Four lessons we learned from women navigating the tech industry during a global pandemic
This past year has had a significant impact on everyone in the workforce, especially women of color in the tech industry. The pandemic forced a staggering number of women to leave their jobs or reconsider their careers. Black, Latinx, and Asian women accounted for all female job losses in December 2020 and over 150,000 Black women dropped out of the labor force entirely. As we begin to enter this new phase in the pandemic, how can we support the women in tech going forward? What does an ideal reality look like for women of color in the workforce?
We had the pleasure of co-hosting an in-depth conversation between four incredible women in the tech space who have seen first-hand how the pandemic has affected women of color. They shared with us the lessons they’ve learned along the way, and how leaders can help women in the tech industry feel supported and empowered during this difficult time.
The virtual event was co-hosted by Silicon Valley Forum and Avanta Ventures, kicked off by Denyse Cardozo, Executive Director at Silicon Valley Forum and moderated by our very own Neda Blocho, Principal & Head of Avanta Studios.
Thank you to our amazing panelists for sharing their experiences and thoughts:
In case you missed out on the discussion, we've summarized four of the lessons shared by our panelists:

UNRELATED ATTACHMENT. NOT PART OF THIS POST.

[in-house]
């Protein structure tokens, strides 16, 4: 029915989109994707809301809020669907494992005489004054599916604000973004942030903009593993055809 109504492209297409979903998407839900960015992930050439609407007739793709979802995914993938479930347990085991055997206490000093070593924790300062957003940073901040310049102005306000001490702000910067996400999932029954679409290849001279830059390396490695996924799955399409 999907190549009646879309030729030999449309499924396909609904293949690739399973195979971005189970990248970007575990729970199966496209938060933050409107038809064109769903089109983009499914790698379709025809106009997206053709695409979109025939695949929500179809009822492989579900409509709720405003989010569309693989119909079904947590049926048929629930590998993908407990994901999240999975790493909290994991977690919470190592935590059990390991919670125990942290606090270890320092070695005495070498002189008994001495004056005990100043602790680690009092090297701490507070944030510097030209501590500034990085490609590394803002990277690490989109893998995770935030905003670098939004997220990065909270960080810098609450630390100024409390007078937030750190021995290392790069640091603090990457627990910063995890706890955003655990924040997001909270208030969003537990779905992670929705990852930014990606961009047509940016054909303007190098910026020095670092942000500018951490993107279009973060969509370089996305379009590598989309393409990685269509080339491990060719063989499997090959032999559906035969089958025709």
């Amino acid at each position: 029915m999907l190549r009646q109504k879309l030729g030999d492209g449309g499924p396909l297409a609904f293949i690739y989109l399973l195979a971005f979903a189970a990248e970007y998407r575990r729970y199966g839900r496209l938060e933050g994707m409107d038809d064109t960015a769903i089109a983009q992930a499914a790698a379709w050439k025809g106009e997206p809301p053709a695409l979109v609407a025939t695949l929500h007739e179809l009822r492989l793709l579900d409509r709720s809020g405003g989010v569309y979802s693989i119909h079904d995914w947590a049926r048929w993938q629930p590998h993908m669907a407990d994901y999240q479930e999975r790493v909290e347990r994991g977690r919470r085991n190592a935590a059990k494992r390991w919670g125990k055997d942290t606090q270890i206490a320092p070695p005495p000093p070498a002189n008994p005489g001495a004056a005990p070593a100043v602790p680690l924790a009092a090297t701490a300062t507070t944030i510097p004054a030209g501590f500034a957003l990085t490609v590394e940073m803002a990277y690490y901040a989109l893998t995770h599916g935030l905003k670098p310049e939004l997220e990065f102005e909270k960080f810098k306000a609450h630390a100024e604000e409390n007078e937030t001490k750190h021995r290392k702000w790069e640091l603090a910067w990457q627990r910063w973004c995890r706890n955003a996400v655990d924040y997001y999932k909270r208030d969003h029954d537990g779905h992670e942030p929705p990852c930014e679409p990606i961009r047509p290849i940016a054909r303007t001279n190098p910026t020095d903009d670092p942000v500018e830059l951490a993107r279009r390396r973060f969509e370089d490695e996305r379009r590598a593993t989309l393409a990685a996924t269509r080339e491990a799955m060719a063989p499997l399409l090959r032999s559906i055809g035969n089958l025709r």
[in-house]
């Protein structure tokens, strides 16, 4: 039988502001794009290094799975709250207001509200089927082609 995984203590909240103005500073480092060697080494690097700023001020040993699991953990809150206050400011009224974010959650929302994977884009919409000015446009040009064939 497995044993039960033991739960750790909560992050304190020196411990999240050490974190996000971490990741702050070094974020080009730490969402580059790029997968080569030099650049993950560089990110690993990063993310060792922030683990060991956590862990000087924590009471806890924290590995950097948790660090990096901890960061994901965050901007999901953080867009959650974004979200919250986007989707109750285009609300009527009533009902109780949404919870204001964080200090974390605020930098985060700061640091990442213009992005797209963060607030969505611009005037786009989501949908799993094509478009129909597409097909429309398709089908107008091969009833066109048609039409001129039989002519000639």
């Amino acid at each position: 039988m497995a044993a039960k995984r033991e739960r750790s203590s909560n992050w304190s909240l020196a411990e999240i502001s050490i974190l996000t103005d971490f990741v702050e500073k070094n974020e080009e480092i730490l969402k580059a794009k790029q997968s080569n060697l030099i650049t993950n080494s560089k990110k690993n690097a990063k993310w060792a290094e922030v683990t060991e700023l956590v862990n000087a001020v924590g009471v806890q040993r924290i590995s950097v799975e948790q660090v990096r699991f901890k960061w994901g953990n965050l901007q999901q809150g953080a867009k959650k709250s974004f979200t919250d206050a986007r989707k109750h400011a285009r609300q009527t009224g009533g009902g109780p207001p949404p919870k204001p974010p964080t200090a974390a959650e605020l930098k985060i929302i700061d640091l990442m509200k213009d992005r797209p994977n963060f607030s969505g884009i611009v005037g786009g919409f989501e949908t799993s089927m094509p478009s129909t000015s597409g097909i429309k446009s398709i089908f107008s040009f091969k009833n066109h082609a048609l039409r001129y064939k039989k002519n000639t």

After the pandemic hit, we were left wondering what the future of work would look like. Would we ever return to the office? Would our own jobs be in jeopardy? The fear of the unknown was enough to cause anxiety and stress among the masses. Tiffany Stevenson, from Patreon, struggled with feeling vulnerable as she watched the events of the world unfold. When she thought about all the past year has brought, she realized that with everything happening, the hardest part was putting on a “happy face” for work, even though she wasn’t okay. “Being comfortable with being uncomfortable was something I had to work on,” said Tiffany,“If I can’t be vulnerable with my team and colleagues, then how can we create a work culture where we can make that okay for others?” She explained how she spent the past year asking herself, “What does vulnerability in the workplace look like?” She learned that the most effective way to create a healthy work environment was to recognize what was needed and how to provide support by making space for those needs.